Speaker: Dr. Crystal M. Ripplinger, Associate Professor; Vice Chair of Research & Administration, Department of Pharmacology
Affiliation: University of California Davis
Speaker: Joseph Kitzmiller, Assistant Professor, Department of Biological Chemistry & Pharmacology and Department of Biomedical Engineering
Affiliation: The Ohio State University
Speaker: Dr. Gina M. Sizemore, Assistant Professor, Department of Radiation Oncology
Title: The Tumor Microenvironment in Breast Cancer Initiation, Growth, and Metastasis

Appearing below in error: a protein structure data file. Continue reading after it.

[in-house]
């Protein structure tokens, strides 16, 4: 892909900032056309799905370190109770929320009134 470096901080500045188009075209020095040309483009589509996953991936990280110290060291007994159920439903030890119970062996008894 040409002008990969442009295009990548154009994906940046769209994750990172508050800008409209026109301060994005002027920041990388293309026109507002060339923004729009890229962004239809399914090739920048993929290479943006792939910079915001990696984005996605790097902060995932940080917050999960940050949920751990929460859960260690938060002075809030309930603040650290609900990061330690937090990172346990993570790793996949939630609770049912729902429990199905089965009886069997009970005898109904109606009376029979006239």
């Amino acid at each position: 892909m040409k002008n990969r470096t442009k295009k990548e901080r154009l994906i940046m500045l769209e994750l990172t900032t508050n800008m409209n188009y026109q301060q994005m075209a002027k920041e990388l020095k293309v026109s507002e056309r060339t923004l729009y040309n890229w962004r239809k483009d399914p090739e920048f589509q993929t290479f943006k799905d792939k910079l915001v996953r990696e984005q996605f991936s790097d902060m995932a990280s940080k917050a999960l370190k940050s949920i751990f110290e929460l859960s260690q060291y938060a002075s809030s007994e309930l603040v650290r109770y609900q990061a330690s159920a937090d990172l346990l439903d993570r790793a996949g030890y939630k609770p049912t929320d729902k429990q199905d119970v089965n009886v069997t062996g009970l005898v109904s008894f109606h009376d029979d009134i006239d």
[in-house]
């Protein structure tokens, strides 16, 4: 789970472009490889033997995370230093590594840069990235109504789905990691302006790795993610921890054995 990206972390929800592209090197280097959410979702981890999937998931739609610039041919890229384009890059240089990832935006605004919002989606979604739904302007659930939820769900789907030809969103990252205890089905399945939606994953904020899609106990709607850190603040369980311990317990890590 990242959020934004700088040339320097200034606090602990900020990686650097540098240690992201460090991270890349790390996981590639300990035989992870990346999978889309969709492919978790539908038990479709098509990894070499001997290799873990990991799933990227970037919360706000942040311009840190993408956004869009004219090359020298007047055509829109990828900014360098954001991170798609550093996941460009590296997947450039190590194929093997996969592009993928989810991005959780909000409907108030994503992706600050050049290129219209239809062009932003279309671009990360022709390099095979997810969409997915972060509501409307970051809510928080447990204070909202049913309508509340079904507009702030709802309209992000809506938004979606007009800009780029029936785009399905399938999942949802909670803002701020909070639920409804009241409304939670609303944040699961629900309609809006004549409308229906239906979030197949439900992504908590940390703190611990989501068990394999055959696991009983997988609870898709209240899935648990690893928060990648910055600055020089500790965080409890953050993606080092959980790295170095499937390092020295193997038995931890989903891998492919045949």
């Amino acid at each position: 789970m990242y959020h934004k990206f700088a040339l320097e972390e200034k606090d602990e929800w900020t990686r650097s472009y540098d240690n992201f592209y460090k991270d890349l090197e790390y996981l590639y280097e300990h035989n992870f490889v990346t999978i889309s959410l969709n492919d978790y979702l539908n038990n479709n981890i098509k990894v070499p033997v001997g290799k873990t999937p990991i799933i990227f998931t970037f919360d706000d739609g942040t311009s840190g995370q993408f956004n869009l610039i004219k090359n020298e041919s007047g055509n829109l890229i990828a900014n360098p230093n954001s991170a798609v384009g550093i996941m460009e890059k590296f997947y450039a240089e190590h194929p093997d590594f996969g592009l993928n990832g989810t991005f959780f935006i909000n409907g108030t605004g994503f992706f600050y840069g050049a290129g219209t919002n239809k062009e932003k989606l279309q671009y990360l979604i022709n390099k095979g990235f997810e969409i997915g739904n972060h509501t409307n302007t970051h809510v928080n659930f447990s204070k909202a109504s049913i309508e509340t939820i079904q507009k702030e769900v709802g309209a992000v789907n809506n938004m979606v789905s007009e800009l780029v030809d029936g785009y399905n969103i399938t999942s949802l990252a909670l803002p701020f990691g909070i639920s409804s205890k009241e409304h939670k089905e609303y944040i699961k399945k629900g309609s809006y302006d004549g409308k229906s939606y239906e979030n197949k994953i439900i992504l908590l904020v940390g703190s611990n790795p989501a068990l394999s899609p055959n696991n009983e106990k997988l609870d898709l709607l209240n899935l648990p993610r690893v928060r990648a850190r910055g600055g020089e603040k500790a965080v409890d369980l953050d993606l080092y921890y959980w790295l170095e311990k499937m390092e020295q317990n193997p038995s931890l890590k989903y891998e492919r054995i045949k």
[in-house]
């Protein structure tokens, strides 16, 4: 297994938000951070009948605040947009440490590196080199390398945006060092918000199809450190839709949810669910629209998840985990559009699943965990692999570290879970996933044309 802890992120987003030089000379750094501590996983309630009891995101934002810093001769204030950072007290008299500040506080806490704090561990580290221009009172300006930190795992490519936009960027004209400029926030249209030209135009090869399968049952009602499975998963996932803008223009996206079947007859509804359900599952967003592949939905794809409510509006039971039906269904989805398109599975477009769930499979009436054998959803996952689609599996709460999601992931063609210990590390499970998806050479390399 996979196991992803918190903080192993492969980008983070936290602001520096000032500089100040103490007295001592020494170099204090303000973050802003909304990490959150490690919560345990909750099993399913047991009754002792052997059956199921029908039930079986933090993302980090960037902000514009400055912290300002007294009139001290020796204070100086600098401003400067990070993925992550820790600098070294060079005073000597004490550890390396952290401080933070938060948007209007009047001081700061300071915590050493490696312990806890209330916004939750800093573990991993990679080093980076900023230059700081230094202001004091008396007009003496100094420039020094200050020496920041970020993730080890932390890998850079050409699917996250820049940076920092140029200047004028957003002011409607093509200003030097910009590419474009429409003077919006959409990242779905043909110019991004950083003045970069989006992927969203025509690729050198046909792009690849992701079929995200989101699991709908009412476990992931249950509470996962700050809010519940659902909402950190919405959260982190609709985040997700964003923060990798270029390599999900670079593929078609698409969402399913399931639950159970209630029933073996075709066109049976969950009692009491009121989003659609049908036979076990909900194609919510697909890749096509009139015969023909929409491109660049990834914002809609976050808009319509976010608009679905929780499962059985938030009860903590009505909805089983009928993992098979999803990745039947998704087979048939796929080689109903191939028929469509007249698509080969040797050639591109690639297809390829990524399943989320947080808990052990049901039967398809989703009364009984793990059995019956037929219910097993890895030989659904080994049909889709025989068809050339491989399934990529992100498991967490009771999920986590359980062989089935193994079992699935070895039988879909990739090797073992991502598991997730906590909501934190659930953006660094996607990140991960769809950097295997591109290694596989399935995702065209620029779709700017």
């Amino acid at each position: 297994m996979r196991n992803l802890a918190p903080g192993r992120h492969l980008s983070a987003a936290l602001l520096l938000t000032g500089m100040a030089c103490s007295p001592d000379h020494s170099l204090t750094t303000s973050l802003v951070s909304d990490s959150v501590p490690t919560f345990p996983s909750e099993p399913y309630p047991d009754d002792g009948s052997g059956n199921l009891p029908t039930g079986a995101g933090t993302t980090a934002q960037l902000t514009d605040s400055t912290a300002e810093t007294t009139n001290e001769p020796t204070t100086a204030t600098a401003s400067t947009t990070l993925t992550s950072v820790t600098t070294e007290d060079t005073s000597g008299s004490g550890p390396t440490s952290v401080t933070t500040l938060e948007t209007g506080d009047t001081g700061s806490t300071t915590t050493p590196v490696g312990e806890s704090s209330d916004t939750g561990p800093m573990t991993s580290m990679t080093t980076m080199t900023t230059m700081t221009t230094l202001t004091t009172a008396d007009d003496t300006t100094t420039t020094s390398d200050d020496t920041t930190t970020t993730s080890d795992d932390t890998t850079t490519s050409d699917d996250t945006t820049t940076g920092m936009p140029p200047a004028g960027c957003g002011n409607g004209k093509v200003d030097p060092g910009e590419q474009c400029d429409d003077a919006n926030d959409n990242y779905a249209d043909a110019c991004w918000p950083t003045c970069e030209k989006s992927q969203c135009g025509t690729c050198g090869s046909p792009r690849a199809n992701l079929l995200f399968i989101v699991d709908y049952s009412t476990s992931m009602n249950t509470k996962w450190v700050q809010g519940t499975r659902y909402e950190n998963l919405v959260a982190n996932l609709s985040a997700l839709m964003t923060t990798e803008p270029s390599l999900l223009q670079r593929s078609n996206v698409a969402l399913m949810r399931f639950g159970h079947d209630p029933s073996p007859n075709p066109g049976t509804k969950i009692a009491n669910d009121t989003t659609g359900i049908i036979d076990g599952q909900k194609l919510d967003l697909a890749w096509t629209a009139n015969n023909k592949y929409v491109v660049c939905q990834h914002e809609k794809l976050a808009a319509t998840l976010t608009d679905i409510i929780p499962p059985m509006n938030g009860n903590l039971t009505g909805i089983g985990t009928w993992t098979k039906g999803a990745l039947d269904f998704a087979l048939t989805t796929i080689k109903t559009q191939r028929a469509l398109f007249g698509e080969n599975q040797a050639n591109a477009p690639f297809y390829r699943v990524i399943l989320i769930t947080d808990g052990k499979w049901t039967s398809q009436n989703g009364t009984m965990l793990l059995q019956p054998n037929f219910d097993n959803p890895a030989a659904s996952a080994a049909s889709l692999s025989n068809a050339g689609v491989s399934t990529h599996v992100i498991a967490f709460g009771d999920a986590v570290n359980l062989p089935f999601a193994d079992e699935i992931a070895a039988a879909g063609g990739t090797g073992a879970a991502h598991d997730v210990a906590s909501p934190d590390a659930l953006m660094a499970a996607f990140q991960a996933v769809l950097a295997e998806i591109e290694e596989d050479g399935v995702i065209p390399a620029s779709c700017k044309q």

Breast tumors are surrounded by and in contact with many types of non-cancer cells including fibroblasts, pericytes, immune cells and adipocytes. These surrounding cells are collectively termed the “tumor microenvironment” (TME), and the interplay between tumor cells with these nearby non-tumor cells greatly affects all steps of cancer progression. Research in the Sizemore lab focuses on novel factors in both the primary breast TME and in the metastatic microenvironment that we predict could be utilized as biomarkers/therapeutic targets to more effectively treat patients with breast cancer. In searching for driver pro-metastatic pathways, our analyses uncovered a receptor tyrosine kinase, platelet derived growth factor receptor-beta (PDGFRβ), that we believe functions in the initiation and/or growth of breast cancer brain metastases. PDGFRβ is found primarily in cells of the breast tumor/metastatic microenvironment while its ligand, PDGF-B, is expressed primarily by the breast tumor cells. Importantly, breast cancer brain metastases arise in ~10-20% of all metastatic breast cancer patients, and due to the complete lack of approved treatments for these patients, only one fifth will still be living one year after their diagnosis. Our current work aims to address this important clinical problem through use of both in vitro cell line and in vivo mouse modeling of PDGF-B to PDGFRβ signaling in the TME. Additional projects in the lab focus on PDGFRβ and other stromal factors in normal mammary gland development.